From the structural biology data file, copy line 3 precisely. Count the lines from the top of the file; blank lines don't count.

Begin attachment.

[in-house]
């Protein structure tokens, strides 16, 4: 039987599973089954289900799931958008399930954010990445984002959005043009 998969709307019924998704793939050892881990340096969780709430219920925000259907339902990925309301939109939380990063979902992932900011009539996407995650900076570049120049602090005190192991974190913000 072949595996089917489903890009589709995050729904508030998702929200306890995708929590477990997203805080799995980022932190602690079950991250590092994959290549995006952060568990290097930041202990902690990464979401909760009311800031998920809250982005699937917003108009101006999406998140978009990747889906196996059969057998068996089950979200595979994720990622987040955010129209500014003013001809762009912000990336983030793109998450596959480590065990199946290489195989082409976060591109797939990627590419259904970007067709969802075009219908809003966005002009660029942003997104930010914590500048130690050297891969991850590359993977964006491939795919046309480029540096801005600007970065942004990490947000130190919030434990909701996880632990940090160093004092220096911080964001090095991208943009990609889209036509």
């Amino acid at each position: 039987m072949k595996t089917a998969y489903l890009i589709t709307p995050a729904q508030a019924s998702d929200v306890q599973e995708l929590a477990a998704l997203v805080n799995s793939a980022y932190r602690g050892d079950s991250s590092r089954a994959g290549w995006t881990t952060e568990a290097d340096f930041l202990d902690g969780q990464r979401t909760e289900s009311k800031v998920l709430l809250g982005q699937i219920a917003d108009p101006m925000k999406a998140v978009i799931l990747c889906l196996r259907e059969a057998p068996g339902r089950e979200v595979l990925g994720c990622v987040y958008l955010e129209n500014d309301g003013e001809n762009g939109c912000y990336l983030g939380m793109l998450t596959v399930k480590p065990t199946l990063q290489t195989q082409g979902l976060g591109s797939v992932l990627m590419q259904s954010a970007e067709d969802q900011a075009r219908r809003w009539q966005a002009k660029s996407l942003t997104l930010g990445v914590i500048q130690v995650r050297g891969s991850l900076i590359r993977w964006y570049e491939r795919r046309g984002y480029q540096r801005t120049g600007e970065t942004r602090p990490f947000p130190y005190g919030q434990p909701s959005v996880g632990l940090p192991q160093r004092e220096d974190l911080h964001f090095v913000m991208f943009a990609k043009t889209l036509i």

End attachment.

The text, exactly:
């Amino acid at each position: 039987m072949k595996t089917a998969y489903l890009i589709t709307p995050a729904q508030a019924s998702d929200v306890q599973e995708l929590a477990a998704l997203v805080n799995s793939a980022y932190r602690g050892d079950s991250s590092r089954a994959g290549w995006t881990t952060e568990a290097d340096f930041l202990d902690g969780q990464r979401t909760e289900s009311k800031v998920l709430l809250g982005q699937i219920a917003d108009p101006m925000k999406a998140v978009i799931l990747c889906l196996r259907e059969a057998p068996g339902r089950e979200v595979l990925g994720c990622v987040y958008l955010e129209n500014d309301g003013e001809n762009g939109c912000y990336l983030g939380m793109l998450t596959v399930k480590p065990t199946l990063q290489t195989q082409g979902l976060g591109s797939v992932l990627m590419q259904s954010a970007e067709d969802q900011a075009r219908r809003w009539q966005a002009k660029s996407l942003t997104l930010g990445v914590i500048q130690v995650r050297g891969s991850l900076i590359r993977w964006y570049e491939r795919r046309g984002y480029q540096r801005t120049g600007e970065t942004r602090p990490f947000p130190y005190g919030q434990p909701s959005v996880g632990l940090p192991q160093r004092e220096d974190l911080h964001f090095v913000m991208f943009a990609k043009t889209l036509i």